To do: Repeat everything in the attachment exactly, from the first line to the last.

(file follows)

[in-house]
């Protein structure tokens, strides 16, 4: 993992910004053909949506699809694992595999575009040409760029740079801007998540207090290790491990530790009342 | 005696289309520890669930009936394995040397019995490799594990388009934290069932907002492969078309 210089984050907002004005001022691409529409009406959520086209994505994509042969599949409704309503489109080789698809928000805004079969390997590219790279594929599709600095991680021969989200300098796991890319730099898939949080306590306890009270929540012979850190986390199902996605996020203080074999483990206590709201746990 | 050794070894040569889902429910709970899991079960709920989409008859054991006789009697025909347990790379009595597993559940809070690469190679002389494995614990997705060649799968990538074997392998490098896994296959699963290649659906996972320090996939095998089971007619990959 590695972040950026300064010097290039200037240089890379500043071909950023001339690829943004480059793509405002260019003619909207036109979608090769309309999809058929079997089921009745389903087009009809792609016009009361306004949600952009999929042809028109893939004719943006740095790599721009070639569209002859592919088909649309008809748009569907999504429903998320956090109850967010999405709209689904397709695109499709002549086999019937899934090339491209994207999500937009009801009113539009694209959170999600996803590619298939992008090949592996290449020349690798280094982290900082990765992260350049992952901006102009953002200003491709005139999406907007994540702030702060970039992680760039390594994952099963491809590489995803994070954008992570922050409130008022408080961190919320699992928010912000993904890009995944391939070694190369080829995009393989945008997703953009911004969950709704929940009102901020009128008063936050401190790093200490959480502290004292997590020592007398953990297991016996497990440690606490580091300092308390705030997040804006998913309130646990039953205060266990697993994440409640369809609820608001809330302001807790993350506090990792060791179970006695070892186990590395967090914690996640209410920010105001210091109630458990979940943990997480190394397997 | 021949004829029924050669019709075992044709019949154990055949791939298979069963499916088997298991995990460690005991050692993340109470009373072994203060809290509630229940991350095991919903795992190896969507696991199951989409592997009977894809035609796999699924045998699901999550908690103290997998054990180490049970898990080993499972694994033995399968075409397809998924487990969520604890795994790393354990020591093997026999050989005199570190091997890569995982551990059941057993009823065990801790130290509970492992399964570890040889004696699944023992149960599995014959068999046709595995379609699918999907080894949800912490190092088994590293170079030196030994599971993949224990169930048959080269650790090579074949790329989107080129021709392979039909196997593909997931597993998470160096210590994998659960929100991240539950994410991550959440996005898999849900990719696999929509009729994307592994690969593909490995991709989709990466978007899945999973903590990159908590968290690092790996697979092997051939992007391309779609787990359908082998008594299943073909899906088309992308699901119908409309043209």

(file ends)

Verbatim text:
[in-house]
């Protein structure tokens, strides 16, 4: 993992910004053909949506699809694992595999575009040409760029740079801007998540207090290790491990530790009342 | 005696289309520890669930009936394995040397019995490799594990388009934290069932907002492969078309 210089984050907002004005001022691409529409009406959520086209994505994509042969599949409704309503489109080789698809928000805004079969390997590219790279594929599709600095991680021969989200300098796991890319730099898939949080306590306890009270929540012979850190986390199902996605996020203080074999483990206590709201746990 | 050794070894040569889902429910709970899991079960709920989409008859054991006789009697025909347990790379009595597993559940809070690469190679002389494995614990997705060649799968990538074997392998490098896994296959699963290649659906996972320090996939095998089971007619990959 590695972040950026300064010097290039200037240089890379500043071909950023001339690829943004480059793509405002260019003619909207036109979608090769309309999809058929079997089921009745389903087009009809792609016009009361306004949600952009999929042809028109893939004719943006740095790599721009070639569209002859592919088909649309008809748009569907999504429903998320956090109850967010999405709209689904397709695109499709002549086999019937899934090339491209994207999500937009009801009113539009694209959170999600996803590619298939992008090949592996290449020349690798280094982290900082990765992260350049992952901006102009953002200003491709005139999406907007994540702030702060970039992680760039390594994952099963491809590489995803994070954008992570922050409130008022408080961190919320699992928010912000993904890009995944391939070694190369080829995009393989945008997703953009911004969950709704929940009102901020009128008063936050401190790093200490959480502290004292997590020592007398953990297991016996497990440690606490580091300092308390705030997040804006998913309130646990039953205060266990697993994440409640369809609820608001809330302001807790993350506090990792060791179970006695070892186990590395967090914690996640209410920010105001210091109630458990979940943990997480190394397997 | 021949004829029924050669019709075992044709019949154990055949791939298979069963499916088997298991995990460690005991050692993340109470009373072994203060809290509630229940991350095991919903795992190896969507696991199951989409592997009977894809035609796999699924045998699901999550908690103290997998054990180490049970898990080993499972694994033995399968075409397809998924487990969520604890795994790393354990020591093997026999050989005199570190091997890569995982551990059941057993009823065990801790130290509970492992399964570890040889004696699944023992149960599995014959068999046709595995379609699918999907080894949800912490190092088994590293170079030196030994599971993949224990169930048959080269650790090579074949790329989107080129021709392979039909196997593909997931597993998470160096210590994998659960929100991240539950994410991550959440996005898999849900990719696999929509009729994307592994690969593909490995991709989709990466978007899945999973903590990159908590968290690092790996697979092997051939992007391309779609787990359908082998008594299943073909899906088309992308699901119908409309043209």